October 01, 2010 | Written by: Mark D. Olander, EA, USTCP
Our mission at TaxResources is to provide our members with the best income tax audit representation and the best taxpayer education available, and to exceed our members’ expectations. This month’s case is an example of how our Audit Representatives fulfill this mission, day by day and audit by audit.
The members received a letter from the IRS disallowing all of their itemized deductions, including medical expenses, charitable contributions, employee business expenses and investment expenses. The amount due on the letter was more than seven thousand dollars, which included an accuracy-related penalty of about twelve hundred dollars.
The Audit Representative assigned to the case conducted a painstaking initial review of the member’s return, during which he made a list of questions concerning each deduction that had been disallowed. He called the member and they went through each item on his list. The list kept their discussion focused, saving both the member and the Audit Representative valuable time. The Audit Representative noted the answer to each of the questions, and he explained to the member what documents would be needed to defend his return and why.
The good news was that the member had documentation to support all of his expenses, and he sent them all in to the Audit Representative. But even though the Audit Representative had guided the member on how to organize his documents, he had a number of concerns with the package he received. Among other problems, the member’s document summary “spreadsheets” were handwritten, which made them difficult to read, and they were not in the same order as the receipts. The Audit Representative warned the member about his biggest concern, which was that some of the business travel expenses he had deducted for conducting “educational research” in Europe seemed to be more personal in nature. There was a huge possibility, he explained, that the deduction for those expenses would be disallowed by the IRS.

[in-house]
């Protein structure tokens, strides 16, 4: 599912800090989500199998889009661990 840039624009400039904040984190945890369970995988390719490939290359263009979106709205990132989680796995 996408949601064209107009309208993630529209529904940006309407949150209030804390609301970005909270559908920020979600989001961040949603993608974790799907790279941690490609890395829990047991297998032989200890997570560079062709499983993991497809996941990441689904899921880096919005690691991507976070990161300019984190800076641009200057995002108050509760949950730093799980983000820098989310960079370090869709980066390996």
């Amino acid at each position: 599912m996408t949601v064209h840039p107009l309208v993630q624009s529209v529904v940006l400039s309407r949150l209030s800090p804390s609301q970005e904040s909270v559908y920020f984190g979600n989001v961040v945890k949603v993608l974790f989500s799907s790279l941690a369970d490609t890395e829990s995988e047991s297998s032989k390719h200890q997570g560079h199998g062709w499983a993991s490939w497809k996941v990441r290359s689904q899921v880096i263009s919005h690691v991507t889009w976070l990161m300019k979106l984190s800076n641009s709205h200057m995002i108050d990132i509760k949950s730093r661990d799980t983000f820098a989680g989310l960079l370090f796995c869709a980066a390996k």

The Audit Representative added up the expenses he believed were likely to be rejected. He recommended that the member post a bond with the IRS for $3,000 to help stave off the accruing of additional interest in the event that the deductions were in fact disallowed. The member sent a $3,000 check to TaxResources made out to the US Treasury Department, and the Audit Representative submitted the check on the member’s behalf.
Meanwhile, the Audit Representative explained to the member that there were certain weaknesses in the package he had submitted. A busy college professor, the member asked if there was any way the Audit Representative could “redo” the package to make it stronger. The Audit Representative explained that, while our Audit Defense service does not include “bookkeeping” services, for an additional fee he would be able to recreate the spreadsheets and reorganize the documents to make them easier to understand and a better presentation to the IRS. The member, who admitted he had never created a spreadsheet in his life, was happy to pay the bookkeeping fee and to be done with his foray into the world of audits and accounting.
The Audit Representative reorganized the member’s documents and information and submitted the package to the IRS. When he called to check on its status a few weeks later he was told that the case had been closed with no changes to the originally filed tax return.
The member was delighted to receive the full amount of his bond back with interest. Here are some excerpts from emails the Audit Representative received from the member:
My apologies for not contacting you sooner. Received the $3,000 check (+interest) as a refund, and two days later notification that everything was accepted. You must be a miracle worker! Will call you tomorrow.
Thanks for all your guidance... Will use the format you taught me for any future audits, and when I do future returns.
The member also responded to our survey with the following comments:
He not only assisted me in responding to the IRS audit, he educated me as to the appropriate method of organizing future returns.
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